Another important element of a game show is interaction, Tong adds. “Audiences want something they can get involved in and play along with at home. There is also a real need for something different rather than another lineup of derivative formats with just a slight change of an element or two.”

At MIPCOM, Hat Trick is launching Football Genius, which Tong describes as “a physical and visually inspiring game show aimed at a sports-mad audience. It is completely fresh and innovative,” she says.

Inter Medya, which recently diversified its catalog with formats alongside its stable of hit Turkish dramas, also has an eye on innovation. “More than ever, we see a tendency toward game shows with an interactive spin as well as a technological twist,” says Can Okan, the company’s founder and CEO.

“In this age of technology, interactivity is inevitable for all businesses,” he adds. “It becomes ‘a must’ rather than a preference, since audiences feel more involved when they have the chance to interact. Rather than watching the show as passive viewers, they want to be more active.”

This activity can be provided in different ways, suggests Okan, such as answering trivia questions alongside the in-studio contestant or making guesses as to who the winner will be.

In addition to interactivity, innovation in the game-show arena has come in the form of hybrids—combining quiz elements with other genres, such as food, travel and more. Inter Medya, for example, is seeing traction build for The Perfect Couple, a dating reality show that features physical challenges.

At MIPCOM, Rabbit is launching the format Don’t You Know Who I Am?, a studio-based game show with a talk-show element and a celebrity spin. The show is set for a weekly run in prime time on Nelonen in Finland.

“In most territories, if you want to do a weekly, prime-time game show, it needs to be huge,” says Tuovinen. “You need to have a big studio and a big visual element. There’s no room for medium-sized game shows. If you want to be on in prime time and compete against drama series or hit reality franchises, then either go big or go home.”

Tuovinen adds that from a distribution perspective, there’s an entirely different market for access-prime-time game shows that can be stripped daily. “They are still very much [in demand] in France, Spain, southern Europe, Turkey and a lot of other territories,” he says. “For most broadcasters, these are staples of their grid. They fill a huge amount of time in the schedule, and broadcasters know for sure that they’ll get an audience. Coming from a place of risk aversion, you need that in your catalog.”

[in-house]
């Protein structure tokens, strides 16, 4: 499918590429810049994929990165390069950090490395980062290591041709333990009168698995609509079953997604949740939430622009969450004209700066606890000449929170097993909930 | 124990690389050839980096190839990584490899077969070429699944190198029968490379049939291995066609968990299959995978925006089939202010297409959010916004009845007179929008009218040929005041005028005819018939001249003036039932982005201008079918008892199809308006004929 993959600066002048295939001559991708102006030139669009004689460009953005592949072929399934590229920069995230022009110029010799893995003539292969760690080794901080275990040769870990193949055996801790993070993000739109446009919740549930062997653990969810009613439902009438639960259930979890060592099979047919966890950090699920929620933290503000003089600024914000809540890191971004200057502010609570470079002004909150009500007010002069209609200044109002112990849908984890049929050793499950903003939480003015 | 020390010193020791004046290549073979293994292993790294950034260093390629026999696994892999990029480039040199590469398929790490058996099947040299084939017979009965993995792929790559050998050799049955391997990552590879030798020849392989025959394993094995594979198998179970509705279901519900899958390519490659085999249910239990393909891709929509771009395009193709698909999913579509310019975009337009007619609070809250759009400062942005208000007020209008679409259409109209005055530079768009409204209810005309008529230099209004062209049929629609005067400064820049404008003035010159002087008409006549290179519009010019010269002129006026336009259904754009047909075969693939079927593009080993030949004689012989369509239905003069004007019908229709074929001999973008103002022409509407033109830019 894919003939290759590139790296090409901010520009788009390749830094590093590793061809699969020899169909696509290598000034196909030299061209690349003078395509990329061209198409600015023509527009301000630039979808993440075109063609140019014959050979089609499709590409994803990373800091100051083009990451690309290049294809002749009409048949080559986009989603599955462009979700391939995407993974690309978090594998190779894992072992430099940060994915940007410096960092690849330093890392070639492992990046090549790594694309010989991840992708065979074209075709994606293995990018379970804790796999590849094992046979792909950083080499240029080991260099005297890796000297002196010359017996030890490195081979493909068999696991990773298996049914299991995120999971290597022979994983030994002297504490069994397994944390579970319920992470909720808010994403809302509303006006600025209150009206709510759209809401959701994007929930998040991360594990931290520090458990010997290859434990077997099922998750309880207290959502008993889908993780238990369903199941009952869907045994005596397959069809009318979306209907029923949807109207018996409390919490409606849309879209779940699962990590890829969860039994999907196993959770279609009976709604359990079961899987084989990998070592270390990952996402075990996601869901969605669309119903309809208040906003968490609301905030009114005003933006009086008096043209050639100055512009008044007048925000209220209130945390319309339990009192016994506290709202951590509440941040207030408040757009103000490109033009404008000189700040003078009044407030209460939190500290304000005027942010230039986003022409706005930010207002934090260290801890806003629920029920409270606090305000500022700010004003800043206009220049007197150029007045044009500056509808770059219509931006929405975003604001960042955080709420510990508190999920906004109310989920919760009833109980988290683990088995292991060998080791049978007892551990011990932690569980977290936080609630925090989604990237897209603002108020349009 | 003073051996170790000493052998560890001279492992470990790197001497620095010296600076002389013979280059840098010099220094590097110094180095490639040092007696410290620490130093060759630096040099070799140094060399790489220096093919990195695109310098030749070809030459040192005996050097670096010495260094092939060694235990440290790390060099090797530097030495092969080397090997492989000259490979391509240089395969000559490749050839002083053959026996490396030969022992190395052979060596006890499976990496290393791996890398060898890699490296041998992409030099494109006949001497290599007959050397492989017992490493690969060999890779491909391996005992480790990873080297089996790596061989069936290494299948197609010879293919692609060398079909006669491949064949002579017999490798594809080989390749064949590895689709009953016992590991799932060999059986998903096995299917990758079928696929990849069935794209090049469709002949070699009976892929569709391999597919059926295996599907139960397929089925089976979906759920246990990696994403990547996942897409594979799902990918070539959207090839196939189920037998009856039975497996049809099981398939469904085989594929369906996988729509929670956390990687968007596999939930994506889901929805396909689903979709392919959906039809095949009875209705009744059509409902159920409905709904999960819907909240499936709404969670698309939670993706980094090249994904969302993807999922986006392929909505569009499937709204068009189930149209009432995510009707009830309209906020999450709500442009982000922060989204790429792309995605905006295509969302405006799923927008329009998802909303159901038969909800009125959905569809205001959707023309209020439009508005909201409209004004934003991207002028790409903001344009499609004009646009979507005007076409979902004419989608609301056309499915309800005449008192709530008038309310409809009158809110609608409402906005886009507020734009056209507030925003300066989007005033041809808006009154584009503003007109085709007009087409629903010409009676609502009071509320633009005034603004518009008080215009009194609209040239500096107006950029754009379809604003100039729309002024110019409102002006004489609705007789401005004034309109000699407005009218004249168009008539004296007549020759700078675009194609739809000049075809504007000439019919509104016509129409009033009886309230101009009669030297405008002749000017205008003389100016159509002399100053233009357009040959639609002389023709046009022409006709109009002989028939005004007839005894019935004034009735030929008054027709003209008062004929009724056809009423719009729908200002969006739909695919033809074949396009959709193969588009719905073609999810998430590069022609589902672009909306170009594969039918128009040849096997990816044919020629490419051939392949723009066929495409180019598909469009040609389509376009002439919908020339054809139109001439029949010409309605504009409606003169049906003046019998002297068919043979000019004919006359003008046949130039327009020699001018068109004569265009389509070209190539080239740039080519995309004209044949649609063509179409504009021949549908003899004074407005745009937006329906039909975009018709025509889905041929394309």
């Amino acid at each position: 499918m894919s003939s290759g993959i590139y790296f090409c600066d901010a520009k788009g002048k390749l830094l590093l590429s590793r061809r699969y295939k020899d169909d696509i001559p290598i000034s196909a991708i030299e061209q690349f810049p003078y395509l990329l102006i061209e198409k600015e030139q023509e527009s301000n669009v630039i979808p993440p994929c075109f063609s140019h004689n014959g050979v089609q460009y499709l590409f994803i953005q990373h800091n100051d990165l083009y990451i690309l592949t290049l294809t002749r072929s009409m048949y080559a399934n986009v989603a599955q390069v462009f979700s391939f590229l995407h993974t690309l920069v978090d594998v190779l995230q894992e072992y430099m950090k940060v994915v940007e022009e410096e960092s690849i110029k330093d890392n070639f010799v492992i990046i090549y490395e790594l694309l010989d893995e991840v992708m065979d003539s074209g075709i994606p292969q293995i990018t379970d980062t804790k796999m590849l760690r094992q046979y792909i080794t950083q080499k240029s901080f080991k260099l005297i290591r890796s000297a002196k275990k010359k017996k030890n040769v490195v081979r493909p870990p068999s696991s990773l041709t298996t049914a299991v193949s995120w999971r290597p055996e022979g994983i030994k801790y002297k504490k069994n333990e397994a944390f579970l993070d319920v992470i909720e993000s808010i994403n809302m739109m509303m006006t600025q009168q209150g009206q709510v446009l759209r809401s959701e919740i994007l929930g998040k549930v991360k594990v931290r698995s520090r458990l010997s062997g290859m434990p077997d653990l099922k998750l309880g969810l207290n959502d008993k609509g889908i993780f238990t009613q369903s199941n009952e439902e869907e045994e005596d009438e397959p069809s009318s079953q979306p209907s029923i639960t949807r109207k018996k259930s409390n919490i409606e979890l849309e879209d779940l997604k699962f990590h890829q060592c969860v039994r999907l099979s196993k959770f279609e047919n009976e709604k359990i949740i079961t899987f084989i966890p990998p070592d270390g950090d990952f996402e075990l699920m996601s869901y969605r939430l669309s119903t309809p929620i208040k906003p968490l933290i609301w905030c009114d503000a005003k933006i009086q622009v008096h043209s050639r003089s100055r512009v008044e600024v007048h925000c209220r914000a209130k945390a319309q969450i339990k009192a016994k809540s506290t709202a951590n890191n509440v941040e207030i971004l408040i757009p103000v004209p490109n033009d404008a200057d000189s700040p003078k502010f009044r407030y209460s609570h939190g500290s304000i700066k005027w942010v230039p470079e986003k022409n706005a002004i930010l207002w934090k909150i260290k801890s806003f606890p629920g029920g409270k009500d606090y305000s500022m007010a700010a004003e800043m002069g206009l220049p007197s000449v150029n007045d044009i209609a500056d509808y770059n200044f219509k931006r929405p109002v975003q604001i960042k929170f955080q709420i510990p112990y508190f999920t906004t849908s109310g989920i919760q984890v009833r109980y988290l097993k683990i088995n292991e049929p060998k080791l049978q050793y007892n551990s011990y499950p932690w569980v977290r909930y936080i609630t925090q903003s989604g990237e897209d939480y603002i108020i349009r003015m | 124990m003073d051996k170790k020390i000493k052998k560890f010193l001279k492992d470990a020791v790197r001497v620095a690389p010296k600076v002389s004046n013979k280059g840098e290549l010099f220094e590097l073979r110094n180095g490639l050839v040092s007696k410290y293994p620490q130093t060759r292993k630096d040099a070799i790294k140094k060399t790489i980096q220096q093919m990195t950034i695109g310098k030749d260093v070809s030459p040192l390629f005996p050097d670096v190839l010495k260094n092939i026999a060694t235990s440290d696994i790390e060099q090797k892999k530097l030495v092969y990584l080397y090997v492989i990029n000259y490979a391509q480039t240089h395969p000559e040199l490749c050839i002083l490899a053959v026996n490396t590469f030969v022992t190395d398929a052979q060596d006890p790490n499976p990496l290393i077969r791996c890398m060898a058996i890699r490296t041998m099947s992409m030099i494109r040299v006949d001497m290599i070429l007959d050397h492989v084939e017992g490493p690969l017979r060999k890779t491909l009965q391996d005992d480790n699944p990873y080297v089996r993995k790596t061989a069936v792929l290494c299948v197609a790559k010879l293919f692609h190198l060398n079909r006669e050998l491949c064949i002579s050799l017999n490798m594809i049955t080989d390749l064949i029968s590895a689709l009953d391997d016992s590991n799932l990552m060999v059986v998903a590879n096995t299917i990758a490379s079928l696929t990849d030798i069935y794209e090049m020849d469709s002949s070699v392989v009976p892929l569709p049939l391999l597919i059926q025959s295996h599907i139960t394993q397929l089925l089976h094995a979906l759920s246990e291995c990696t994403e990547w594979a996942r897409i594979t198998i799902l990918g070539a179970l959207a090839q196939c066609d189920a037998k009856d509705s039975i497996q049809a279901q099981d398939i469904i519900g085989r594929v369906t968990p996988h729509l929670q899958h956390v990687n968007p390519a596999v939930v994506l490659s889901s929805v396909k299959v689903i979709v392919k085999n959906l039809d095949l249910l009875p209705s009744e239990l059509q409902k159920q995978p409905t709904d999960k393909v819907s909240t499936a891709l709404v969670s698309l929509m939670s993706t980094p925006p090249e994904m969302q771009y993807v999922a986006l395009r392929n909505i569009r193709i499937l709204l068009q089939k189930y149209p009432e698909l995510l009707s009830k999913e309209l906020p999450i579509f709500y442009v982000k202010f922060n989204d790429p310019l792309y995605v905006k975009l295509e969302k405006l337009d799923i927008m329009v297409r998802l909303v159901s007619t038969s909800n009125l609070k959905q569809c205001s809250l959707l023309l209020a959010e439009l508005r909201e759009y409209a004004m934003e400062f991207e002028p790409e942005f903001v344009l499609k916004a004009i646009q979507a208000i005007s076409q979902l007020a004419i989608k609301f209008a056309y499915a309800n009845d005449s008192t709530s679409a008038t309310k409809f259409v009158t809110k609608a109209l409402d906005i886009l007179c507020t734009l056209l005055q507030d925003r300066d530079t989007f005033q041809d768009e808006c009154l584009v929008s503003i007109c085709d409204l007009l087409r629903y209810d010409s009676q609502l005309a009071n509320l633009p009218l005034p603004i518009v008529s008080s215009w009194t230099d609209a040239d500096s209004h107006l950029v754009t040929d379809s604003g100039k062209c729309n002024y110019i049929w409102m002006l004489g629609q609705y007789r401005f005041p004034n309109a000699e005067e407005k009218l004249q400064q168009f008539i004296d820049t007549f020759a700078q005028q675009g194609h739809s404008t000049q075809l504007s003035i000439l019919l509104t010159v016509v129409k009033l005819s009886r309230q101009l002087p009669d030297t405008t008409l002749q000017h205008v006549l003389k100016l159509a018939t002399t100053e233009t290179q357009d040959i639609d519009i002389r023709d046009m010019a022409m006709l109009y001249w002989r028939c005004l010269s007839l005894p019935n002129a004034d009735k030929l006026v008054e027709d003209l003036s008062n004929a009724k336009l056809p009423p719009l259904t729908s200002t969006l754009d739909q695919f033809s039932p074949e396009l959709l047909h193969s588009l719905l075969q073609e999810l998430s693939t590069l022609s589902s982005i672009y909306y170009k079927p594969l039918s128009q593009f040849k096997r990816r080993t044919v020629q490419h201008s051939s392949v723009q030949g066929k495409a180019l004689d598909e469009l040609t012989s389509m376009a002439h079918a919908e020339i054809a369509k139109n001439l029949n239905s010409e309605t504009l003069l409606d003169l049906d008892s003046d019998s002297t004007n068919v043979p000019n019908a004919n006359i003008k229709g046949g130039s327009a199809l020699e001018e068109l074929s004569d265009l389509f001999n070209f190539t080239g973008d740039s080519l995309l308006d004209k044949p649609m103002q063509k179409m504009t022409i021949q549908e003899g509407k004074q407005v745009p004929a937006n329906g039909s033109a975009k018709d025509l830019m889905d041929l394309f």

“Prime time is definitely the focus for game shows,” says Hat Trick’s Tong. “Although, to a lesser degree, there’s certainly a market for daytime or teatime shows, as well as shows for niche channels. Often a format will launch in prime time but needs to be repeatable in daytime, or it may be originally trialed in daytime before moving to prime time.” The key, she adds, is adaptability.

“Most of our game shows are designed for prime time,” says Inter Medya’s Okan, pointing to the quiz-based formats 19 and 1 vs. 10. “Our catalog also consists of reality shows that cover both daily and weekly strips such as The Perfect Couple and Oasis. We strongly believe that it’s advantageous to have a variety of genres that are adaptable to different time slots.”

Global Agency is also a proponent of formats having scheduling flexibility. Keep It or Lose It, for example, has played in prime time in Turkey, Kazakhstan and Brazil. “But if it was produced in France or Germany, I can see it as an access-prime daily show,” says Pinto.

He also believes that for a game show to travel widely, there should be flexibility within the budget. Tweaking the set is one way this can be achieved. “Using the same games, you can make a set with an audience of a thousand people for a bigger show or make it with a very small set, or even have it take place outdoors, to have a less expensive project,” says Pinto. “Most of the cost comes with the set; if you play with that, the budget can become bigger or smaller.”

Armoza Formats’ Neumann agrees that scalability in game shows is largely related to the set. “You can make it bigger or smaller without changing the essence of the gameplay,” he says. “Look at Who’s Asking?: in India, it was a huge production, with Bollywood stars and a massive studio. Meanwhile, in Thailand it was a relatively small production, and the Swiss adaptation took a middle road. The show is at almost 500 episodes now.”